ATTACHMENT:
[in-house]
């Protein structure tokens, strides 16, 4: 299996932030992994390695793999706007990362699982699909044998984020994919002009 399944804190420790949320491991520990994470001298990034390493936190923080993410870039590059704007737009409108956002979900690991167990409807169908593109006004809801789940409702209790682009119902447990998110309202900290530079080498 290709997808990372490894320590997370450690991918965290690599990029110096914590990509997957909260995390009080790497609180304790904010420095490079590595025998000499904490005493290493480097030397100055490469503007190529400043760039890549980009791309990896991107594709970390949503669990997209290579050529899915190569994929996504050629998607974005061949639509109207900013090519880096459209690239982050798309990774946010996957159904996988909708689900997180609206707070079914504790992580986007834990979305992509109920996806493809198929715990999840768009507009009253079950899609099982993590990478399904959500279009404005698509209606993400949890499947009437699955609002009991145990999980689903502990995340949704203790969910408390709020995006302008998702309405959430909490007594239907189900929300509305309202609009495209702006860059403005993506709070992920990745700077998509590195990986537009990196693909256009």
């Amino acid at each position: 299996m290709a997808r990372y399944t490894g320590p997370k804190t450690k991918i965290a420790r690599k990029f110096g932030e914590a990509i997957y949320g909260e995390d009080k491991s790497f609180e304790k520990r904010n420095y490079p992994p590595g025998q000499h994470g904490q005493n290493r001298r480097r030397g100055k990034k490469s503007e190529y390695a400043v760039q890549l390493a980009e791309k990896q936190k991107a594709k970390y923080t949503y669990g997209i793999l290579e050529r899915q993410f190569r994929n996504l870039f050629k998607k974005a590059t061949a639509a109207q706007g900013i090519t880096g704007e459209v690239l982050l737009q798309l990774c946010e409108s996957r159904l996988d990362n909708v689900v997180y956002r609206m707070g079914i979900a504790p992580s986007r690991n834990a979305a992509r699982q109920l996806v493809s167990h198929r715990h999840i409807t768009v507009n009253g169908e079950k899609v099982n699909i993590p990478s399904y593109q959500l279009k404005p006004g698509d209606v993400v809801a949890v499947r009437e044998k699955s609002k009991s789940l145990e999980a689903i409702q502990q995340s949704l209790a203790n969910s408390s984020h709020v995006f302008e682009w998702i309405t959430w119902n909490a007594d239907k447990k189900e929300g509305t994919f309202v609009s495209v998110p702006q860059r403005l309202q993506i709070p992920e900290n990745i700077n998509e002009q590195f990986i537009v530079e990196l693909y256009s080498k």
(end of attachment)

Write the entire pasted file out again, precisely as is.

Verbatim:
[in-house]
């Protein structure tokens, strides 16, 4: 299996932030992994390695793999706007990362699982699909044998984020994919002009 399944804190420790949320491991520990994470001298990034390493936190923080993410870039590059704007737009409108956002979900690991167990409807169908593109006004809801789940409702209790682009119902447990998110309202900290530079080498 290709997808990372490894320590997370450690991918965290690599990029110096914590990509997957909260995390009080790497609180304790904010420095490079590595025998000499904490005493290493480097030397100055490469503007190529400043760039890549980009791309990896991107594709970390949503669990997209290579050529899915190569994929996504050629998607974005061949639509109207900013090519880096459209690239982050798309990774946010996957159904996988909708689900997180609206707070079914504790992580986007834990979305992509109920996806493809198929715990999840768009507009009253079950899609099982993590990478399904959500279009404005698509209606993400949890499947009437699955609002009991145990999980689903502990995340949704203790969910408390709020995006302008998702309405959430909490007594239907189900929300509305309202609009495209702006860059403005993506709070992920990745700077998509590195990986537009990196693909256009």
């Amino acid at each position: 299996m290709a997808r990372y399944t490894g320590p997370k804190t450690k991918i965290a420790r690599k990029f110096g932030e914590a990509i997957y949320g909260e995390d009080k491991s790497f609180e304790k520990r904010n420095y490079p992994p590595g025998q000499h994470g904490q005493n290493r001298r480097r030397g100055k990034k490469s503007e190529y390695a400043v760039q890549l390493a980009e791309k990896q936190k991107a594709k970390y923080t949503y669990g997209i793999l290579e050529r899915q993410f190569r994929n996504l870039f050629k998607k974005a590059t061949a639509a109207q706007g900013i090519t880096g704007e459209v690239l982050l737009q798309l990774c946010e409108s996957r159904l996988d990362n909708v689900v997180y956002r609206m707070g079914i979900a504790p992580s986007r690991n834990a979305a992509r699982q109920l996806v493809s167990h198929r715990h999840i409807t768009v507009n009253g169908e079950k899609v099982n699909i993590p990478s399904y593109q959500l279009k404005p006004g698509d209606v993400v809801a949890v499947r009437e044998k699955s609002k009991s789940l145990e999980a689903i409702q502990q995340s949704l209790a203790n969910s408390s984020h709020v995006f302008e682009w998702i309405t959430w119902n909490a007594d239907k447990k189900e929300g509305t994919f309202v609009s495209v998110p702006q860059r403005l309202q993506i709070p992920e900290n990745i700077n998509e002009q590195f990986i537009v530079e990196l693909y256009s080498k």